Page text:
on what's happening with the fiscal cliff out of washington, the bank of england leaving its interest rate unchanged. at this point we're a few weeks away from the end of the year. money managers have an uncanny ability to drive stocks higher allowing them to claim quarterly performances that attract more money and higher fees. the practice is illegal but experts say that a sudden spike is a deliberate distortion of prices. as you'd expect window dressing is more common with thinly traded stocks and among the names of stocks appear to have been used as window companies, iridex, carver bancorps, altagen and legaga holdings. the next day the stock gives back some percentage of the gains, at least 3%. >>> the parade of companies announcing dividend changes continues because of all the uncertainty surrounding the fiscal cliff. cme group declared an annual variable dividend of $1.30 a share and accelerating the timing into the current quarter.'s sporting goods is announcing a cash dividend of $2 a share and says cfo tim coleman is retiring. >>> zynga -- i like to say that, zynga is filing prepa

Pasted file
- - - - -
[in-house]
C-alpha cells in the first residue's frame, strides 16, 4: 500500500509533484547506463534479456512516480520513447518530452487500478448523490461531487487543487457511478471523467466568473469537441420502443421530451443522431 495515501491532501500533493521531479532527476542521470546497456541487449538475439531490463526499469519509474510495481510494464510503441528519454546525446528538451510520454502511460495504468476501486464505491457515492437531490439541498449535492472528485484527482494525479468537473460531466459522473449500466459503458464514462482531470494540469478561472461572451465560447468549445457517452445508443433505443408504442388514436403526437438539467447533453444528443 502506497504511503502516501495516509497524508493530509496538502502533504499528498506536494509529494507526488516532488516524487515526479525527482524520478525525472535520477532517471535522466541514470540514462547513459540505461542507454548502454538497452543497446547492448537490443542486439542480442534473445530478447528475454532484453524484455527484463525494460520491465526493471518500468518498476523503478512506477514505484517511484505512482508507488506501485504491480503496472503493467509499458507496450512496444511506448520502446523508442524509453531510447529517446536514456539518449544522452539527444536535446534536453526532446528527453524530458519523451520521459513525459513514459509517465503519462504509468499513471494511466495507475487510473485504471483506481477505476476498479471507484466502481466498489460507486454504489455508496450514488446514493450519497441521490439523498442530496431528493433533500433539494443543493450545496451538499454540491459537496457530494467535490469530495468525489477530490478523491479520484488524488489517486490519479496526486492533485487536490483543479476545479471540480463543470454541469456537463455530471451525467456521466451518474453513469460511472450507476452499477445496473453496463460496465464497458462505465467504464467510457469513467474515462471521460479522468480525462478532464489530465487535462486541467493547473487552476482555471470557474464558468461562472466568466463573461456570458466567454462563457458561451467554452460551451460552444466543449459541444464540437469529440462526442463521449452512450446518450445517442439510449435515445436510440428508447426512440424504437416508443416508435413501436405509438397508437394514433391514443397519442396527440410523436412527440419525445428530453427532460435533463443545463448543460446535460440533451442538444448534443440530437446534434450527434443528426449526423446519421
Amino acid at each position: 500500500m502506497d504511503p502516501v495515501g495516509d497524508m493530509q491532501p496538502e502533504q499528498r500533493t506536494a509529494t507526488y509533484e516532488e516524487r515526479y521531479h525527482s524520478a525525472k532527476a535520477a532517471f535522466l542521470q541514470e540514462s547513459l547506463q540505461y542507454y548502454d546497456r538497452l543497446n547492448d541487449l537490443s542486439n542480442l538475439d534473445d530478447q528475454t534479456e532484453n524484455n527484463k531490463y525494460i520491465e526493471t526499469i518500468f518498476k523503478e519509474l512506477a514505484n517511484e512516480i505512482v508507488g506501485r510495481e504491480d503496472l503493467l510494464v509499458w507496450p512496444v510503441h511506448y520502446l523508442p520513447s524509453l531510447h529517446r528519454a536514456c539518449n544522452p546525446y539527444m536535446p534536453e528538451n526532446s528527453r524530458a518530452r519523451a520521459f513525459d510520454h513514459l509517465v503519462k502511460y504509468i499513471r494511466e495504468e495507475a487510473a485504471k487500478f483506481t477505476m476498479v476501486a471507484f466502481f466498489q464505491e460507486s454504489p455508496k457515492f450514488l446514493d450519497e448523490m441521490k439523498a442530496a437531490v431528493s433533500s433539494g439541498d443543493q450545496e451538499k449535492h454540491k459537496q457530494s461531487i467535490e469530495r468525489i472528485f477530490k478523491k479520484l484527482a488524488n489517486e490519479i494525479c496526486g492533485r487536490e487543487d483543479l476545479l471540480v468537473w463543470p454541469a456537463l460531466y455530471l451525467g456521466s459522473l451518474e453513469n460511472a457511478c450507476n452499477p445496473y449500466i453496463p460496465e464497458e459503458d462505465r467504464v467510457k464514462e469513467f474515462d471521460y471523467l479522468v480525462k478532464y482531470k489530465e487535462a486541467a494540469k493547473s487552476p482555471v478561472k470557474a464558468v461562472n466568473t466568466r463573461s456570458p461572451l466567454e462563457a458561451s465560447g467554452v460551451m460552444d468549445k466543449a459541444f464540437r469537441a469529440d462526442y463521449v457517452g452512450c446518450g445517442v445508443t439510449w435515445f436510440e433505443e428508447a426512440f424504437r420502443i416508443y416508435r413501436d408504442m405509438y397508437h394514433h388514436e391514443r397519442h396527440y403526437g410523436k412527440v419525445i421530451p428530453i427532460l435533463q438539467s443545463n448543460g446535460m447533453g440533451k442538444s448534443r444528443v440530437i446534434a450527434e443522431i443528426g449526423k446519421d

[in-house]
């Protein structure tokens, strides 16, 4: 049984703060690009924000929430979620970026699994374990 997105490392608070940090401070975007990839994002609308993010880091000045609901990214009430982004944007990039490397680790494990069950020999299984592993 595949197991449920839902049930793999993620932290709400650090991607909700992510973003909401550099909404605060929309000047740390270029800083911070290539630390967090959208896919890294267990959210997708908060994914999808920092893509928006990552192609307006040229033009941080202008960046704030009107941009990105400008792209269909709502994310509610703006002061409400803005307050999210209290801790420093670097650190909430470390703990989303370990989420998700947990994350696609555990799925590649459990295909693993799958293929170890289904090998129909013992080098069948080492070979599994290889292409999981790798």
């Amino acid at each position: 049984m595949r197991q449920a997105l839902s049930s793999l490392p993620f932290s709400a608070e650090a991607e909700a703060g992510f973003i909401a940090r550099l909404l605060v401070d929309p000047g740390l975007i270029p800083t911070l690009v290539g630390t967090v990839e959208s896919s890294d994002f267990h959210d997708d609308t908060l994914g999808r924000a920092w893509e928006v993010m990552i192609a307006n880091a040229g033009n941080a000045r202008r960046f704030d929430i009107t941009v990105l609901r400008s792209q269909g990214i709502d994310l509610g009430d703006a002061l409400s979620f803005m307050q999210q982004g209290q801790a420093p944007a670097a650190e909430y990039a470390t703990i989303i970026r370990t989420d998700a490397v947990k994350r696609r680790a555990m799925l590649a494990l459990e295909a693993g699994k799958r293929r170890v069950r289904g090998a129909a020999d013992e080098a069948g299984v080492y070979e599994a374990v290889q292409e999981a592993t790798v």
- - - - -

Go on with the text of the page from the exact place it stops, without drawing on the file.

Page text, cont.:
pointing on the fiscal cliff talks. take a listen to this. >> it's not acceptable to moo a me to you for members of congress to hold middle class tax cuts to hostage simply because they don't want tax rates on upper income folks to go up. >> the white house spent three weeks trying to develop a proposal, and they send one up here that calls for $1.6 trillion in new taxes, calls for a little not even $400 billion in cuts. it was not a serious proposal. >> all right. so where are we right now? even while the fate of our fragile economy hangs in the fiscal cliff balance, for that let's turn to our distinguished guests. peter goodman. he's the huffington post business editor on a former "new york times"man. we welcome back republican congresswoman nan hayworth and haddy heath, senior policy analyst with the independent women's forum. okay. so mcconnell laughed at the tim geithner proposal. and john boehner says we're at a stalemate. and president obama himself is kind of getting ugly about this enemy's list. we've seen this before from him. my proposal is, republicans have to come with a